from The American Heritage® Dictionary of the English Language, 4th Edition

  • transitive v. To mar or spoil the appearance or surface of; disfigure.
  • transitive v. To impair the usefulness, value, or influence of.
  • transitive v. Obsolete To obliterate; destroy.

from Wiktionary, Creative Commons Attribution/Share-Alike License

  • v. To damage something, especially a surface, in a visible or conspicuous manner.
  • v. To void or devalue; to nullify or degrade the face value.
  • v. To alter a coat of arms or a flag by adding an element to it.

from the GNU version of the Collaborative International Dictionary of English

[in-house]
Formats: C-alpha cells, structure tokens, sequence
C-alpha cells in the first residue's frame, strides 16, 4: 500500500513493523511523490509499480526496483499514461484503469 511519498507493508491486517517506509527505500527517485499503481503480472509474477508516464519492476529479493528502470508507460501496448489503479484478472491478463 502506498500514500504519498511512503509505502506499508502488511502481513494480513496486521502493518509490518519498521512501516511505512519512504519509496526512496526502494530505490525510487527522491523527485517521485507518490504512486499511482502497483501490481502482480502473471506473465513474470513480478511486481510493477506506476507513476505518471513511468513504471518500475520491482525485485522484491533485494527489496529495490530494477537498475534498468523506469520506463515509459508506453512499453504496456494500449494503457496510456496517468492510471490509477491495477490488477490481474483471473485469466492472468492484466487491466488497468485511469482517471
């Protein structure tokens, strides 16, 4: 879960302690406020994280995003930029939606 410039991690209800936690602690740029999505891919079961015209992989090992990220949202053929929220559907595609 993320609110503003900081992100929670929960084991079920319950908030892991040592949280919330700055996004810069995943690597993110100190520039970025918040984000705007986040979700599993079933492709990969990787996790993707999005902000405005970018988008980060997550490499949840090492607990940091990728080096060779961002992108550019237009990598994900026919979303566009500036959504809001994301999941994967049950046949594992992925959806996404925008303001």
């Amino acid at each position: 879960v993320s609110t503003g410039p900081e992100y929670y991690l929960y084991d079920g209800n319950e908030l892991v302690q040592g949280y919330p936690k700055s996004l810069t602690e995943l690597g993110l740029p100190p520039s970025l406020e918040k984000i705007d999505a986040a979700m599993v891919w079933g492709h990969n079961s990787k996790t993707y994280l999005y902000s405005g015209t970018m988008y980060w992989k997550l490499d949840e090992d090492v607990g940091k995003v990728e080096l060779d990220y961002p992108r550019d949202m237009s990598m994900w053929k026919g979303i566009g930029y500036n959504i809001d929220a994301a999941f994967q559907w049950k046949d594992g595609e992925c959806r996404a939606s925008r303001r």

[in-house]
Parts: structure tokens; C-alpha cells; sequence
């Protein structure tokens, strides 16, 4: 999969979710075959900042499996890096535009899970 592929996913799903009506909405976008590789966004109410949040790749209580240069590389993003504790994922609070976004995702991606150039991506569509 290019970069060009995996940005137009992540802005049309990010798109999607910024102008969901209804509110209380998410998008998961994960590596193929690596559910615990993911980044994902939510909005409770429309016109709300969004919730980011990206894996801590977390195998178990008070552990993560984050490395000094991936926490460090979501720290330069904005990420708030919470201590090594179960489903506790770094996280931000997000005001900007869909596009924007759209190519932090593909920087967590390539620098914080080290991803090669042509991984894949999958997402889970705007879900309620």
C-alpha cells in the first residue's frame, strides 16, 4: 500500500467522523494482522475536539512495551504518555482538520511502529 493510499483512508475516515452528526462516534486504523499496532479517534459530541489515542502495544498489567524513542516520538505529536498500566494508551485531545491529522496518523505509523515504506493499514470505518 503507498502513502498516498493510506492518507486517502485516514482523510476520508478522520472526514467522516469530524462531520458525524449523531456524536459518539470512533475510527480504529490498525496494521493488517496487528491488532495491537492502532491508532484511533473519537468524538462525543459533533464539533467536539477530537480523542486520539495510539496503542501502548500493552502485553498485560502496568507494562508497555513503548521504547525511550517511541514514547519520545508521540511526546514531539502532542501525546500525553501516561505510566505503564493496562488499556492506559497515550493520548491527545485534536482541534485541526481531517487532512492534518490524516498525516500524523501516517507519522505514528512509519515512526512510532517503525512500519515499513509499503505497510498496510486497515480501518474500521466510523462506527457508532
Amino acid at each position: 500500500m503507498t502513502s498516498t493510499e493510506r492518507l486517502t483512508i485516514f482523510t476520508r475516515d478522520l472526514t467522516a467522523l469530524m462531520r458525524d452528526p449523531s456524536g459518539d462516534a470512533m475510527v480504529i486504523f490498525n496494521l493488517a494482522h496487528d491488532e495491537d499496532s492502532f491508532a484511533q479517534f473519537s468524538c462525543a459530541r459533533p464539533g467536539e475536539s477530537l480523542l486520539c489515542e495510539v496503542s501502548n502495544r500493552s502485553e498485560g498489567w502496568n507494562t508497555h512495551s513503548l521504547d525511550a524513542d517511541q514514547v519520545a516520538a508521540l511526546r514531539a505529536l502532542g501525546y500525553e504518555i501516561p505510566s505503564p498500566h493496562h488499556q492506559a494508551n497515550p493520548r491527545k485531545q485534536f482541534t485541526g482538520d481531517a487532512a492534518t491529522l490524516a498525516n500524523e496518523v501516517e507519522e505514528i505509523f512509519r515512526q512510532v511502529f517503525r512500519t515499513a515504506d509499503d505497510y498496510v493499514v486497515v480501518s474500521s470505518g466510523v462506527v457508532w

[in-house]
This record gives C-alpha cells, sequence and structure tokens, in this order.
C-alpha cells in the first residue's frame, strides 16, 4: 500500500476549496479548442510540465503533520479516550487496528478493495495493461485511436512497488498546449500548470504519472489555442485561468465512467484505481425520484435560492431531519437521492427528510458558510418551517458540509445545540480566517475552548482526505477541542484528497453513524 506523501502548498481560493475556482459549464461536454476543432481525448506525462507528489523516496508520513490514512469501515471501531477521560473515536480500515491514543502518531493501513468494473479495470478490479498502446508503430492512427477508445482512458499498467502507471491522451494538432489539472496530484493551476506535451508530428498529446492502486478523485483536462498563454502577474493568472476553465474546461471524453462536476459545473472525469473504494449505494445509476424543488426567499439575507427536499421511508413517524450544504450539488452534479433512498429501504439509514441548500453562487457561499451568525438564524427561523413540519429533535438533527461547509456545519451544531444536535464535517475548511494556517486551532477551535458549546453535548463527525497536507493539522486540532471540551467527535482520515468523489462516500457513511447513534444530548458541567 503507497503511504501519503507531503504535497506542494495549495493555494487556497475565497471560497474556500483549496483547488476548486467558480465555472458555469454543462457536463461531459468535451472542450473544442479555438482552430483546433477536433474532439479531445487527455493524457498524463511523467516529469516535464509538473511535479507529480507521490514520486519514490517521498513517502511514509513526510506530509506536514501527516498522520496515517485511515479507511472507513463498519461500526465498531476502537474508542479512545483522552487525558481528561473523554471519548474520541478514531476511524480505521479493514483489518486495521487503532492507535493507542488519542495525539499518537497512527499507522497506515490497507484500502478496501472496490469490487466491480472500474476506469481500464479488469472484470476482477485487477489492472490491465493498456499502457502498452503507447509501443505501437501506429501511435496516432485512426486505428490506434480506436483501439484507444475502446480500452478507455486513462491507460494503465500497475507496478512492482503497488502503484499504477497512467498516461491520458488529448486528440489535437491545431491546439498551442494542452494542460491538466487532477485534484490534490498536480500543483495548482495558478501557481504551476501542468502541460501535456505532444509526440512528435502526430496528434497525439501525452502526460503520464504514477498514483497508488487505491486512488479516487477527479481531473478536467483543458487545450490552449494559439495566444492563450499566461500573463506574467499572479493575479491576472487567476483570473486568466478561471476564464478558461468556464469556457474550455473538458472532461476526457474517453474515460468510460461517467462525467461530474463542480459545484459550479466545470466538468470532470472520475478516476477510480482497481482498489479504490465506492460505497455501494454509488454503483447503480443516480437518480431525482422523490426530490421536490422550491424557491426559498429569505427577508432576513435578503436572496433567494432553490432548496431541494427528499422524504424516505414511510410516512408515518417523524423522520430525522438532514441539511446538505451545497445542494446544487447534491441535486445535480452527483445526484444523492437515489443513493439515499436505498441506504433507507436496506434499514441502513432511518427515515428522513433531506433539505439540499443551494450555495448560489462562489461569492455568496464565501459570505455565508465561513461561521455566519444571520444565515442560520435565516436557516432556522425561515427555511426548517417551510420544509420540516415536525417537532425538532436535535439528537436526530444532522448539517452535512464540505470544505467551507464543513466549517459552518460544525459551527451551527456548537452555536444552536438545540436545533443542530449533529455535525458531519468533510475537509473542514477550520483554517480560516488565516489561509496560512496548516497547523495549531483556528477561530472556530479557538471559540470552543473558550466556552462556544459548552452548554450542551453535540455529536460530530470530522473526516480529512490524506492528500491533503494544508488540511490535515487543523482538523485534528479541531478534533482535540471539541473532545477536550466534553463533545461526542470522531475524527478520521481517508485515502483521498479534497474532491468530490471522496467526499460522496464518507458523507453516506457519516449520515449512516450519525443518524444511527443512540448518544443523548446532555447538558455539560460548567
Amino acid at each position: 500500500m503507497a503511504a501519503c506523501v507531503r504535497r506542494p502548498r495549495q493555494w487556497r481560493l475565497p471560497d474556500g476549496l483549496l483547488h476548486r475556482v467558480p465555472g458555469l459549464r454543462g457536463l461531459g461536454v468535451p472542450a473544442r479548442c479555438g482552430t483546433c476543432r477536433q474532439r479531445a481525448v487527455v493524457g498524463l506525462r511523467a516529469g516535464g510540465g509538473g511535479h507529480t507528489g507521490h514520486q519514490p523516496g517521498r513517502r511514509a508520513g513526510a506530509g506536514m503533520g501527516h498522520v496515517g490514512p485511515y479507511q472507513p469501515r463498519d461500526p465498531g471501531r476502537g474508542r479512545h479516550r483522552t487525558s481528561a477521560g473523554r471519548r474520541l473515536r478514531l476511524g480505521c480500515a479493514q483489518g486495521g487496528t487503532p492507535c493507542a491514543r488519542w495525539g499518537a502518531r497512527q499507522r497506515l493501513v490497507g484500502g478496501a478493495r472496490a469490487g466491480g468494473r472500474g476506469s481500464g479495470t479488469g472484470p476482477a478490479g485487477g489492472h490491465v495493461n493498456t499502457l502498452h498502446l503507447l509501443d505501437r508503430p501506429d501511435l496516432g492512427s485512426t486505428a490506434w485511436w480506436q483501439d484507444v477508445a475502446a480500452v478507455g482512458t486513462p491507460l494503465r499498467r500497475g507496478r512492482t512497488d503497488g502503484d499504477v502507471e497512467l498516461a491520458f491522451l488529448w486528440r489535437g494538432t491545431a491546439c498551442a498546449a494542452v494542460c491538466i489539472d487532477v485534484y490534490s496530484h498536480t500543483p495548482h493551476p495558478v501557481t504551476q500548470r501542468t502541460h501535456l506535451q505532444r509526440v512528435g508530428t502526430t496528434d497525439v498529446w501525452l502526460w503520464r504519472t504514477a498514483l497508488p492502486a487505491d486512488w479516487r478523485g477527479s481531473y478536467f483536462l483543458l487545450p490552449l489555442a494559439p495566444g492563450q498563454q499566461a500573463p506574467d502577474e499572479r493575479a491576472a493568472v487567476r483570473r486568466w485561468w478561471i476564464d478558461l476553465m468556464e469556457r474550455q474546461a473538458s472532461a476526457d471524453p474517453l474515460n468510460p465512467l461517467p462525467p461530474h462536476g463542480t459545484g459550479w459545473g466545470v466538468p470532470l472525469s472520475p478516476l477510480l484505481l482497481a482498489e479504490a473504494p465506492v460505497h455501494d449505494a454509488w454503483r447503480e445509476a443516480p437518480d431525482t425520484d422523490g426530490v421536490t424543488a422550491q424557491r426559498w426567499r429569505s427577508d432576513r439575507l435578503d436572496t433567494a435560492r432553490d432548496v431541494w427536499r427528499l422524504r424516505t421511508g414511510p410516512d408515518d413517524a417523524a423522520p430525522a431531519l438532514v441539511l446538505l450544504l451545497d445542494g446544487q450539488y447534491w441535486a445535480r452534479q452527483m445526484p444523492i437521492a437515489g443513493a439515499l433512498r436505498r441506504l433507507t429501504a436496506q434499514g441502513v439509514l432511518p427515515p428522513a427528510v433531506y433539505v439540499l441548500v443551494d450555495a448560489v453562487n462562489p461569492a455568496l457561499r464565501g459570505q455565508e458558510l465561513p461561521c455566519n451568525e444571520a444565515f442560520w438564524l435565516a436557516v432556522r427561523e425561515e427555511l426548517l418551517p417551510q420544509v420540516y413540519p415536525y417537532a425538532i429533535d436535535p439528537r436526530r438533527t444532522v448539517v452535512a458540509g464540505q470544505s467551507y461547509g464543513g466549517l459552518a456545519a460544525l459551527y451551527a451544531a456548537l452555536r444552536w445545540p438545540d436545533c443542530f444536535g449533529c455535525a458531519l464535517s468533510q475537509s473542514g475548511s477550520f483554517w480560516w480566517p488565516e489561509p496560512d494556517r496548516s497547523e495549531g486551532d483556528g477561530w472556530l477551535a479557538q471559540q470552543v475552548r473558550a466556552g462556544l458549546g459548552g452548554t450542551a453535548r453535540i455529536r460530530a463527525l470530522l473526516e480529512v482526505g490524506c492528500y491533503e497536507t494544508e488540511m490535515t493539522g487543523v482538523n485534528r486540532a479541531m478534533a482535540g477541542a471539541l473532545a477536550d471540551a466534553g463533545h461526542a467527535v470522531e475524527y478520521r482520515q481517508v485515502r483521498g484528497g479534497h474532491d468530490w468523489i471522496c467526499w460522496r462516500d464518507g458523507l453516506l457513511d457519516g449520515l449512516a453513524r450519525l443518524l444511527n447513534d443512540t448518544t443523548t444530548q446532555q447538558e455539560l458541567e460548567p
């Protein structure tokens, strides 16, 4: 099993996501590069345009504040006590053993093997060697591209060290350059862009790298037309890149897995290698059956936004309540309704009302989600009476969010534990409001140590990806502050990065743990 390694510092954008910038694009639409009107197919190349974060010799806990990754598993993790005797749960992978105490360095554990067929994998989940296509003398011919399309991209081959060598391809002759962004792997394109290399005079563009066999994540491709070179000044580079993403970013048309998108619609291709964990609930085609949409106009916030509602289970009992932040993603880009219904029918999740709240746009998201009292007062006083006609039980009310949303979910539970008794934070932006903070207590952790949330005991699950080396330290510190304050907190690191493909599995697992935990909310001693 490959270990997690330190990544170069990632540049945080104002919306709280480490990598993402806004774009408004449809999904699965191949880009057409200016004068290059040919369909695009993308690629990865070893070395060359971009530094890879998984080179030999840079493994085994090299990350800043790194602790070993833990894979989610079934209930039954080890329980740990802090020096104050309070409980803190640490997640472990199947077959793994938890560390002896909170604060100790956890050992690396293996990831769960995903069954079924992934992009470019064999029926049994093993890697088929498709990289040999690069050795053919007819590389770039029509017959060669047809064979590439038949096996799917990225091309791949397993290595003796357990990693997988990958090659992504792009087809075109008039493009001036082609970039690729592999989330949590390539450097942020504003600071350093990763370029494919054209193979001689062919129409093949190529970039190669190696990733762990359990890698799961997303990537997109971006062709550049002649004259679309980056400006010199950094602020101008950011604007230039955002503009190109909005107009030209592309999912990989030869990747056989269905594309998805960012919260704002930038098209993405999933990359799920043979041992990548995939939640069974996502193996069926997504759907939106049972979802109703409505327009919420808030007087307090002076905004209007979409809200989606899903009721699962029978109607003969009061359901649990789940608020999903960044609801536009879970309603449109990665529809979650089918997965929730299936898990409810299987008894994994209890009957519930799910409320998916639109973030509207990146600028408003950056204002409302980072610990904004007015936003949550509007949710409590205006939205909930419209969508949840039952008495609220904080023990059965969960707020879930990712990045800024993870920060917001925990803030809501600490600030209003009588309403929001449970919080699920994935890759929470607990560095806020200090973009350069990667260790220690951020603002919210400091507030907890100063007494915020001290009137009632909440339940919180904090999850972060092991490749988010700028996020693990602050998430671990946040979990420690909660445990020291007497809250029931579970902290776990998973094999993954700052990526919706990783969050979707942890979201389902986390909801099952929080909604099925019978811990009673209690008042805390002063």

• transitive v. To destroy or mar the face or external appearance of; to disfigure; to injure, spoil, or mar, by effacing or obliterating important features or portions of
  • transitive v. To destroy; to make null.

from The Century Dictionary and Cyclopedia

  • To mar the face or surface of; disfigure; spoil the appearance of: as, to deface a monument.
  • To impair or efface; blot or blot out; erase; obliterate; cancel: as, to deface an inscription; to deface a record.

from WordNet 3.0 Copyright 2006 by Princeton University. All rights reserved.

  • v. mar or spoil the appearance of


Middle English defacen, from Old French desfacier : des-, de- + face, face; see face.
(American Heritage® Dictionary of the English Language, Fourth Edition)
Middle English, "to obliterate," from Old French desfacier ("mutilate, destroy, disfigure"), from des- ("away from") (see dis-) + Vulgar Latin *facia (Wiktionary)



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